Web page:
Even so, Wall Street’s estimates may be too optimistic, says Laura Geritz, CEO of Rondure Global Advisors, which owns TSMC shares. She notes that growth at the company was boosted last year as quarantined families loaded up on PCs, gadgets, gaming consoles, and home appliances, all of which require more and more chips.
Those buying patterns could quickly change as the pandemic eases and central banks begin to taper their support of the economy.
“I think you will get a better shot,” Geritz says of buying TSMC stock. “It’s expensive when you strip away what could be fiscal and stay-at-home economics.”
One of the reasons that investors are drawn to TSMC is its deep and impressive list of customers. But that advantage is becoming increasingly costly to maintain as companies—and governments—push for more geographically diverse supply chains.
In the U.S., the Senate just passed a sweeping $250 billion China package that includes funding and incentives for producing more chips closer to home, along with calls for increased funding of research and development more broadly to help the U.S. maintain its technological edge against China.
The Biden administration just completed a supply-chain review of critical materials—such as chips—and is pushing to spur more production at home and make the U.S. less vulnerable to global supply-chain disruptions.
The industry is already reacting. Intel recently unveiled plans to spend $20 billion on two new manufacturing plants in Arizona, while
(005930.Korea) plans to invest $116 billion over the next decade, which includes a new chip factory in the U.S. Meanwhile, TSMC has said it plans to invest $100 billion over the next three years—including building two new factories of its own in Arizona.
The companies’ increased spending is probably required to maintain a competitive edge, and the expenditure could address some of the Biden administration concerns by moving some production back to the U.S.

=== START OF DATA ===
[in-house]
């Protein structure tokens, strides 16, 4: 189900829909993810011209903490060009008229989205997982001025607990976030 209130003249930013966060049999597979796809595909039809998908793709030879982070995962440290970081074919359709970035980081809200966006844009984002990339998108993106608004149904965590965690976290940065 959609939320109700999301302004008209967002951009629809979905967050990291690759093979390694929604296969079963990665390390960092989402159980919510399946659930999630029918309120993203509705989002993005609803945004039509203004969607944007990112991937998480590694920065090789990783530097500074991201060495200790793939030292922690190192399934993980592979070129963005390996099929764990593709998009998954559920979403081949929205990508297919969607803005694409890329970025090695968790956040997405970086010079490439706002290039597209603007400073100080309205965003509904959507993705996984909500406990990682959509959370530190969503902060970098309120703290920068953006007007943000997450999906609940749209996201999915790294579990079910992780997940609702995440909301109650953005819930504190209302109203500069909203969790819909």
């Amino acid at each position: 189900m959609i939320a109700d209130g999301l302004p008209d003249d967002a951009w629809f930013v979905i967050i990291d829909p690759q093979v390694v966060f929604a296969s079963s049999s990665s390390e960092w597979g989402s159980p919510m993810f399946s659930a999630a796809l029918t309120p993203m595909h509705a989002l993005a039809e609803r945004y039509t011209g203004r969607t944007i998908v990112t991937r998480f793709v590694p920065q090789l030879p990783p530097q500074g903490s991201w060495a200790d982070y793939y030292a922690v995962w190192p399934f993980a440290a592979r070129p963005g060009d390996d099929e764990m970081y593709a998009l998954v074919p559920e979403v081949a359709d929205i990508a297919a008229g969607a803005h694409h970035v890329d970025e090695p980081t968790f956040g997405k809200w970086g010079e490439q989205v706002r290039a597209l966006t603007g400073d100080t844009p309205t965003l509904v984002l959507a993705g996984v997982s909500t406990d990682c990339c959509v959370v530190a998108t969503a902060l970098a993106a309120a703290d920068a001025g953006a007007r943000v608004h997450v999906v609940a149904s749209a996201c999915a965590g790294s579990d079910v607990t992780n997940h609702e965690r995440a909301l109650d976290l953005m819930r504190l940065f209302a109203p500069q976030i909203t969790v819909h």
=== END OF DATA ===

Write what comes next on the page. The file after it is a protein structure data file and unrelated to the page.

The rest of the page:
In the near term, though, the spending creates financial risk. Longtime TSMC investor Andrew Foster earlier this year sold the TSMC stake he held in his $2.1 billion
Seafarer Overseas Growth and Income
fund (SFGIX). He cites concerns about the company’s increased capital expenditure and its potential impact on free cash flow and the dividend, which has a yield of 1.8%.
Current valuations don’t account for those risks, according to Foster, who says he may reconsider if the stock gets cheaper.
In an email, TSMC representative Nina Kao said the company’s investment in Arizona is intended to support customers’ long-term capacity needs and isn’t related to political pressure. The company, Kao added, is confident that the Arizona factory will be profitable.
The biggest risk to TSMC shares is China. The country is intent on unification, and tensions have escalated with China increasing military activity in the South China Sea region. Friction is likely to intensify: The U.S. has said it will soon hold investment and trade talks with Taiwan, as the administration looks to strengthen Taipei.
While policy watchers don’t see an armed conflict on the horizon, the risk of an accident is rising as military activity mounts. How to quantify TSMC’s China risk keeps money managers up at night. They say that a military conflict between China and Taiwan is an all-bets-are-off event that would rattle entire markets, not just TSMC stock.
TSMC declined to comment on politics beyond stating that it was a “law-abiding company” focused on serving its customers.
The risks don’t change the fact that semiconductors have never been more important.
“Valuations in quality growth names such as TSMC have clearly gone up, in part because demand for semiconductors is elevated, while at the same time there is quite a serious shortage of them,” says Martin Lau, managing partner at $37 billion FSSA Investment Managers, which is focused on Asia-Pacific and emerging market strategies.
And yet, “cyclically, this is not the best time to buy TSMC, and the near-term margin of safety has fallen,” he adds. “We remain positive in the longer term.”
Investors just have to pick the right entry point.
Write to Reshma Kapadia at email@example.com